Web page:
Thanks much. I rather tardily noticed that there were percentages shown at the top, which gave me the clue after a couple of tries (duh, me). It's really only the first self rating where there's a question.
That Russian TTS is better than any other I've heard. Where is it from? Is it free?
And thanks for making the text so nice and BIG. A treat for old eyes. Duo could easily enlarge their font to that size by arranging cue and response vertically, as you have done. I sure wish they would.
If you keep the site up, perhaps you could add some hotkeys?
Anyway, it's a really nice site.
> It's not TTS . . .
<blush> Yes, thanks for the explanation. I found my way to the homepage after a while and saw that. The gent. who recorded the Russian must be a dedicated soul, as I've only heard one voice so far! (I did find one sentence where he changed word order. Tsk, tsk. But that's of course not a big deal.)
. . . And I tried the Latin, which is really nice too. Too bad there are not more sentences there, and if I had any Italian friends I'd urge them to record for tatoeba, as it sure would be nice to have Italian there too.
Great site. It is definitely useful for improving listening and spelling skills.
This is so perfect. It's EXACTLY what I've been looking for -- I've found getting my listening ability in line with my reading ability extremely challenging -- and I really like the interface. The sentences are absolutely fantastic, and for German there are over 2000 of them. Great stuff, thanks.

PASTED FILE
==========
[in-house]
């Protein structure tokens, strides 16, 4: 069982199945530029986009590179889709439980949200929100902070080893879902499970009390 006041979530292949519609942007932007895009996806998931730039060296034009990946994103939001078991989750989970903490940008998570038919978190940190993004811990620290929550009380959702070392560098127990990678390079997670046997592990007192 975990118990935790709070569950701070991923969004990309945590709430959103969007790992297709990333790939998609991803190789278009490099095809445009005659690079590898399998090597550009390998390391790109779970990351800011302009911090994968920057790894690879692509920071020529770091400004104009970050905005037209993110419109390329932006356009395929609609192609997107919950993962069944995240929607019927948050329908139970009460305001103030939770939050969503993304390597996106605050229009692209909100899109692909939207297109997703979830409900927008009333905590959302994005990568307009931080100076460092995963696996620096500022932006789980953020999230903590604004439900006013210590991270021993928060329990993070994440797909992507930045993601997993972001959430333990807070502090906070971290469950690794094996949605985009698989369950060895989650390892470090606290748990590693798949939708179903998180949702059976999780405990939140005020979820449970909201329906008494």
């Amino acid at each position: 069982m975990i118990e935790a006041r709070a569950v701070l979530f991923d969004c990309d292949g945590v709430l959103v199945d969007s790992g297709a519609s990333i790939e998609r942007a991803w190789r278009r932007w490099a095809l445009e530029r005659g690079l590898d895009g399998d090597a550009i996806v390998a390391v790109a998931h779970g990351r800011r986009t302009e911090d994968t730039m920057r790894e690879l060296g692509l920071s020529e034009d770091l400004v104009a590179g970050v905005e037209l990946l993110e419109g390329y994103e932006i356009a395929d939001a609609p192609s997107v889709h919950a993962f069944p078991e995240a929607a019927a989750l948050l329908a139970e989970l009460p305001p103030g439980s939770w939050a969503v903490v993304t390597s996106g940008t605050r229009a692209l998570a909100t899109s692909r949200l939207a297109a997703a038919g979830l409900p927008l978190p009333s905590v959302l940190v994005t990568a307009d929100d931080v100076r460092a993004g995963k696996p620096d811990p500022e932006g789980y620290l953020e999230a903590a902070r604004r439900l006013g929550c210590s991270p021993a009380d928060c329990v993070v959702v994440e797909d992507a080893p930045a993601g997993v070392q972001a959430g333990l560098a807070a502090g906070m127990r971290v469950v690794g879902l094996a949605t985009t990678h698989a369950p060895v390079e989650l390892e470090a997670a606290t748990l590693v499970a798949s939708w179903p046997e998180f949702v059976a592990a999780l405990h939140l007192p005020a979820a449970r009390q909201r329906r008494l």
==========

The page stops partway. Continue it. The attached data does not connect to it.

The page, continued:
Lingoversity has something similar, but it was more geared toward inputting your own terms or sentences. Originally it provided very nice male and female voices for EN, FR, ES, and DE, and you could add your own for other languages. The interface is very nice, but the server stopped running some time back - if it was hosted at a university (in Spain), its budget probably got axed. At some point I'll get some voices for it, but right now, duolingo is keeping me busy.
This is great listening practice. Thank you for posting the links.
After studying French for approximately 14,5 months now, I'm in France for an internship right now. My speaking and reading abilities seem to be at a A2 level and it is extremely hard for me to understand what French people say. Testing out your website, I got a performance of 57 % after 20 sentences and could directly understand and translate 3 easier sentences, thus I marked 3 sentences with 5 (100 %). Your tool will definitely help develop my understanding skills, so that I may understand more French by the end of my internship in two weeks. And later, it will be great for Esperanto as well.
Thank you so much. I bookmarked it and will probably use it regularly in the future!